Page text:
“I’m scared and the boys keep making fun of me,” Jamie told him. “Can I sleep in here with you, please?”
“All right,” Roland sighed. Jamie got in and Roland sealed the tent again.
* * *
“My brother is the coolest,” Rob boasted in the boys’ separate tent. “I know we didn’t get to go to the concert, but at least we got to hang out with him and hear his stories. Isn’t he awesome?” Tim and Kenny had grown weary of Rob’s vaunting, but they were too exhausted to demur.
As they dozed off, Rob decided to let sleeping dogs lie and abandoned them to join Jamie in his brother’s tent.
Roland unzipped the tent when he heard Robert’s calls and closed it up again once Rob was inside with them.
“Great,” Roland muttered. “What did I do to these kids with that story?”
“What’s that smell in here?” Rob inquired as he tried to make himself comfortable in the cramped tent.
“It’s incenses,” Roland lied to cover up for the odor of pot.
“It smells like marijuana,” Jamie pointed out. “My brother got caught smoking it in our garage last year. I know what it smells like.”
“I’ll give you both five bucks if you promise not to tell,” Roland said, biting his upper lip.
“Make it ten,” Rob said.
Roland and Robert Everett: The egghead and the pothead.
“Why you little–” Roland’s sentence was cut off by a strange din that emanated from beyond their tent.
“What was that?” Jamie asked.
“Nothing,” Roland assured him. “Probably just Tim and Kenny messing with us. Either that or the wind.”
“Maybe it’s a Grukin,” Jamie said, shuddering.
“It’s not a Grukin!” Roland said emphatically.
As the din grew louder, Roland and the boys heard the unmistakable screams. First it was just Tim, but then Kenny’s voice could be heard wailing over his. The screams were enough curdle the blood, and they were masked by an even more terrifying sound. The spine-chilling shriek of a Grukin.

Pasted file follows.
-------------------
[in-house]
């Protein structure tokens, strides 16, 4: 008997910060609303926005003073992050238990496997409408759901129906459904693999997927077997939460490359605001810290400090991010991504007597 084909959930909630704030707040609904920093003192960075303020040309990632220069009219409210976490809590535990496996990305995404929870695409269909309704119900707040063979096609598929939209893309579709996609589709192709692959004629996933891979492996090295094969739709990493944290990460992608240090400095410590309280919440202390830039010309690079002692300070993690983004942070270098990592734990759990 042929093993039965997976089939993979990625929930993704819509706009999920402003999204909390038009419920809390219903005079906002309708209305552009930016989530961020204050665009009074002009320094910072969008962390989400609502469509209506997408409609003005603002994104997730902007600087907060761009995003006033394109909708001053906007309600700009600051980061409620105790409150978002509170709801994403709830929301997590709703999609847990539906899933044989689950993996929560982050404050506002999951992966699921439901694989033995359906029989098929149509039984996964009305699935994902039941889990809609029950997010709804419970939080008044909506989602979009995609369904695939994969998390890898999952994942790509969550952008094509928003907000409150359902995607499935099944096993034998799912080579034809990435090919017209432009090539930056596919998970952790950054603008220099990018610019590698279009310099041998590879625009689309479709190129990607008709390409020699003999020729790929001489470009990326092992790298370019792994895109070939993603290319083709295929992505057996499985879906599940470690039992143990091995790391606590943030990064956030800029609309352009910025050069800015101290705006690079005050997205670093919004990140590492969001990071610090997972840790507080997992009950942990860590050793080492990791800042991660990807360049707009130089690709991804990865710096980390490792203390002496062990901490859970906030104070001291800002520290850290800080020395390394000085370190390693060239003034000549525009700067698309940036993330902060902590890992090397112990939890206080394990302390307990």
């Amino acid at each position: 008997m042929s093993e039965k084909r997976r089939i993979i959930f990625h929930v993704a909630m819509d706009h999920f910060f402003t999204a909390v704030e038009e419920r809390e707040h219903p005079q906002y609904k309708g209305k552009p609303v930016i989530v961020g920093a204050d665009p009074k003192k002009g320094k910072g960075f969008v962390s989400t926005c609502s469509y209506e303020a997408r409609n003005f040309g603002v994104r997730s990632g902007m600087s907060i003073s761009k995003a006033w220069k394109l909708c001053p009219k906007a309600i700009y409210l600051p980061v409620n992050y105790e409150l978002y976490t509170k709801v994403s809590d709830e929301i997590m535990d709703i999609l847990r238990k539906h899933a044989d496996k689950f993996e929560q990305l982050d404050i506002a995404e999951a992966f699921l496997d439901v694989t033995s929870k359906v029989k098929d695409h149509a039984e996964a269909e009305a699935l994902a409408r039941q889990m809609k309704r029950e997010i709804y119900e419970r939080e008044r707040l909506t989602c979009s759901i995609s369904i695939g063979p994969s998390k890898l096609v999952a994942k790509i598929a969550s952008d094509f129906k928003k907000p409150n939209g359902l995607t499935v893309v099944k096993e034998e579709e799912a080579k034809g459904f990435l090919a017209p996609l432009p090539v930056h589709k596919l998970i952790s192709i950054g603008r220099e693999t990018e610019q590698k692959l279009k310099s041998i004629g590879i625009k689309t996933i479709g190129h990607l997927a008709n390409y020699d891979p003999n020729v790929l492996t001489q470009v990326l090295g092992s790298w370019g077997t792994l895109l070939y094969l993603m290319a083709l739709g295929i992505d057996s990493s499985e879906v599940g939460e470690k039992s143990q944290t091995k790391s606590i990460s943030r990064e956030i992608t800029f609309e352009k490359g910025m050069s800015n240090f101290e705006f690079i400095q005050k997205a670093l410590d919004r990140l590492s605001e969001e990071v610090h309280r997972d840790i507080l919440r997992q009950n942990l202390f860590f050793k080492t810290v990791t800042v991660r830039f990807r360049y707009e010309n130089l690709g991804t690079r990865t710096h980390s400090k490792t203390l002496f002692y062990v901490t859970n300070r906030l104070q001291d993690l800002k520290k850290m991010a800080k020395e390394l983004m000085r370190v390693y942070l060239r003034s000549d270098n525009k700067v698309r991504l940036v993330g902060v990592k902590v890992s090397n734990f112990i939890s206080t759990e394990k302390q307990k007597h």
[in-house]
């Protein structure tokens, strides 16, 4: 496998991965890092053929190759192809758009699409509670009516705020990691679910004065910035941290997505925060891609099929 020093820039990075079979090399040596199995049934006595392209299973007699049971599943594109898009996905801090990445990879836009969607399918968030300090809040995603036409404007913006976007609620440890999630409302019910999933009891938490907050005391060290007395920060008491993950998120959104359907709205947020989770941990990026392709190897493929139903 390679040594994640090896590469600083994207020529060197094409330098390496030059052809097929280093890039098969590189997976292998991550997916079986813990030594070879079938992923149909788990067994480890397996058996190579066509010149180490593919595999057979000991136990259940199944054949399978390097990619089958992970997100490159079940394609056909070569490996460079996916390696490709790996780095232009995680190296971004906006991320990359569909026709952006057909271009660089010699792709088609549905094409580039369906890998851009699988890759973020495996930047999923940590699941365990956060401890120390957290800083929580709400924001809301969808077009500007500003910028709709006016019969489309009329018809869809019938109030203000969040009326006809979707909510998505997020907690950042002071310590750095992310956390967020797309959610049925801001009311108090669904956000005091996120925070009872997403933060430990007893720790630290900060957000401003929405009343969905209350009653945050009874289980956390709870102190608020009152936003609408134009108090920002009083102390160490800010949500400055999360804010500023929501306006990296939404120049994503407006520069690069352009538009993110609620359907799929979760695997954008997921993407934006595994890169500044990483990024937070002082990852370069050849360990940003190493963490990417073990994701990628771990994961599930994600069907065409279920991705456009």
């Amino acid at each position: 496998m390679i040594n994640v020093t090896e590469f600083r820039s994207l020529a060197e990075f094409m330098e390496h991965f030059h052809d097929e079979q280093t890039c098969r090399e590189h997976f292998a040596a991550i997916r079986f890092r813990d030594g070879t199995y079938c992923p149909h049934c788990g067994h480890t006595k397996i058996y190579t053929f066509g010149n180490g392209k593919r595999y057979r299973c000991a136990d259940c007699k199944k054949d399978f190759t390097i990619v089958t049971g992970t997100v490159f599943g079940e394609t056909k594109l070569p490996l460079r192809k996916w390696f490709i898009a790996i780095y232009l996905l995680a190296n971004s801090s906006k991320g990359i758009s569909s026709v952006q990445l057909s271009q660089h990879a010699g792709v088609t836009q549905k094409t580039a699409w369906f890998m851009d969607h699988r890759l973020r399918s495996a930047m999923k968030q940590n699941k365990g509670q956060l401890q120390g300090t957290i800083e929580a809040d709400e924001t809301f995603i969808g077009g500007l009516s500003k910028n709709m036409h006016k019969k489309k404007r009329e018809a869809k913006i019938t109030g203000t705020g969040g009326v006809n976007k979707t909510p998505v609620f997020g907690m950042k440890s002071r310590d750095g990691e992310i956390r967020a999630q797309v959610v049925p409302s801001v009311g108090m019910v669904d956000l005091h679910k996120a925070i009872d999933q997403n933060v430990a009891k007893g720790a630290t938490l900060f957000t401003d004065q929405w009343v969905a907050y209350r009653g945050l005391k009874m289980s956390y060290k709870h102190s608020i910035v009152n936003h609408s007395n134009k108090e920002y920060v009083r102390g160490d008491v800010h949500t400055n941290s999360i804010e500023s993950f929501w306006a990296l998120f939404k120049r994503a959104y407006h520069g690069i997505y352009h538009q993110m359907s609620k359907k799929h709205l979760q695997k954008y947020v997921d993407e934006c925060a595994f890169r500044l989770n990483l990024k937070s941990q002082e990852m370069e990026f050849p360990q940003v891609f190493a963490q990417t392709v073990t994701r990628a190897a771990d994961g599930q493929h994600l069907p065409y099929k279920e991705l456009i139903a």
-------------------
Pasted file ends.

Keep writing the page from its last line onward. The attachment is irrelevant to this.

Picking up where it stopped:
The tribe had lived on…and the survivors were extremely famished.
“You two stay put,” Roland said, unzipping the tent. “When I’m gone, you close this tent back up and no matter what you hear, you don’t come until I say so. Got it?”
“Got it,” Rob and Jamie said in unison. Rob zipped the tent back up when Roland climbed out and glanced at Jamie, twitching.
Roland had taken one of the flashlights from his bag and the light beamed across the tent that housed Kenny and Tim. But the tent was ripped open and Tim and Kenny were gone. Not a trace of them remained.
Roland heard movement in the brush and as he spun around, the flashlight spotted a pair of yellow eyes staring back at him from the brush. Then there was another set of piercing yellow eyes. Then another, and another.
They lurched forward, one at a time. Short and stout, these creatures were similar in both size and feature to gargoyles. But these were not the architectural gargoyles seen perched on rooftops. These were not carved out of stone. These grotesque figures were flesh and blood…and claws and fangs.
Their grey lifeless texture seemed to deflect the moonlight as they crept forward, always clinging to the shadows. They were everywhere, and they had him surrounded.
The last thing Roland Everett heard was the sound of his own screams.